Sunday, May 8, 2011

Camogli - A visit to the town of the Houses of Wives

One of my many character flaws is that I am easily distracted.   Life takes a hold of me by the throat, shakes me around a little bit and I fly off in an unanticipated direction focused, or obsessed as Ollie calls it, with some random project until I get distracted by something else.  My most recent focus has been my ongoing quest for an Italian driver's license, a cautionary tale I will discuss in detail in an upcoming post, but in the meantime, I've begun to miss writing my blog.  So, I have decided to return from my hiatus, or recess as I prefer to think of it,  and tell you about our adventures from the last several months.


Not too far from Genova on the western side of the Portofino peninsula along the Gulf of Paradise, lies the little town of Camogli.  In Italian mogli means "wives" and this is the town of the houses of wives.  Now, with only 5000 or so inhabitants, it is hard to imagine that not so many years ago, this village was home to a fleet of 3000 ships and played a critical role in the Napoleonic wars and the war in the Crimea.  The name comes from the women who waited.  They ran the town and lived their lives while their husbands, brothers and sons went to sea, many to never return.

With the exception of the windows and the shutters, all the details of this building are painted...or maybe not...

Today, Camogli is famous for it's tall buildings and the beautiful trompe l'oeil paintings on their walls.
On the isola, stands the medieval Castel Dragone and the Basilica di Santa Maria Assunta.  Once this was an island, separated from the land mass.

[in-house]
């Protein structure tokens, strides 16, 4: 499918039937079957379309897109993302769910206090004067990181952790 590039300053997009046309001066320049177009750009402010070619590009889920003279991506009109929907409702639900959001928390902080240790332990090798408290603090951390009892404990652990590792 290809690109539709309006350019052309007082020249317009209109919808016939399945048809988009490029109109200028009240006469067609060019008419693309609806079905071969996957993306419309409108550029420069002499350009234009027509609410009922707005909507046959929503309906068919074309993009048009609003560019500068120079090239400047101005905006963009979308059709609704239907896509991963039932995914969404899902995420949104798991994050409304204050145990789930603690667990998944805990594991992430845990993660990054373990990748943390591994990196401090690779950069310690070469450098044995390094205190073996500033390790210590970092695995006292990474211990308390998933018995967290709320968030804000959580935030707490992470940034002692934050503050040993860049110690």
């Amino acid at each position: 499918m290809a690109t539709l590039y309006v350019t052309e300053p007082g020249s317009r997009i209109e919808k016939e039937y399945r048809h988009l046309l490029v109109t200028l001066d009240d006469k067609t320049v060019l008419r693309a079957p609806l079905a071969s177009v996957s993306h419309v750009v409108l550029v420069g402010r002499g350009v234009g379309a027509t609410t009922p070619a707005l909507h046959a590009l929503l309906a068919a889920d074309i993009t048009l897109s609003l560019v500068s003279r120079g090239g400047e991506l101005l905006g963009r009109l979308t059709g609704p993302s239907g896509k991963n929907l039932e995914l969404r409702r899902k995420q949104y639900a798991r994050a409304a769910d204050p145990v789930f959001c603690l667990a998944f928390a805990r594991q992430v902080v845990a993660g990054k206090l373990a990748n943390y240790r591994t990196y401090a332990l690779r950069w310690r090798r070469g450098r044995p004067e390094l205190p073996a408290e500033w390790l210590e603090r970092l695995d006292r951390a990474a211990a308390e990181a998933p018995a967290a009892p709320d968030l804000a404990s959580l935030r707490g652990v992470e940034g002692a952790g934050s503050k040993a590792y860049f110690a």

Camogli's other claim to fame are the twin celebrations of the Feast of San Fortunato, the patron saint of the town, and the Sagra di Pesce, or fish sagra.  Yesterday, we decided to brave the crowds and travel to Camogli, about 1/2 hour away by train, for the Feast of San Fortunato.  The feast is symbolized by the burning of two enormous structures, one on each side of the town, started by a fireline reaching from the Castel Dragone.

One of the structures waiting to be lit at midnight.

The Carabinieri don't appear to be particularly concerned.
Also a special night for this young bride.

Unfortunately, as we got on the train, Ollie got his hand smashed in the door, so our enthusiasm for this excursion was significantly diminished.    Still, we were both hungry, so we sought out a restaurant I'd been thinking about for some time, and now was the perfect opportunity.  The Ristorante Taberna Mexicana Don Ricardo!  One of the few Mexican restaurants in this part of Italy.  Perfectly authentic, perhaps not, but the closest thing to a real burrito I've had since leaving California.

Today is the Fish Sagra, and we won't be returning since neither of us is particularly fond a fish, but the town pulls out all the stops for visitors from all over Italy and the world.

Today this enormous frying pan will be filled with frying fish to be handed out to the town's guests.

Tuesday, September 28, 2010


One of Sarzana's charming streets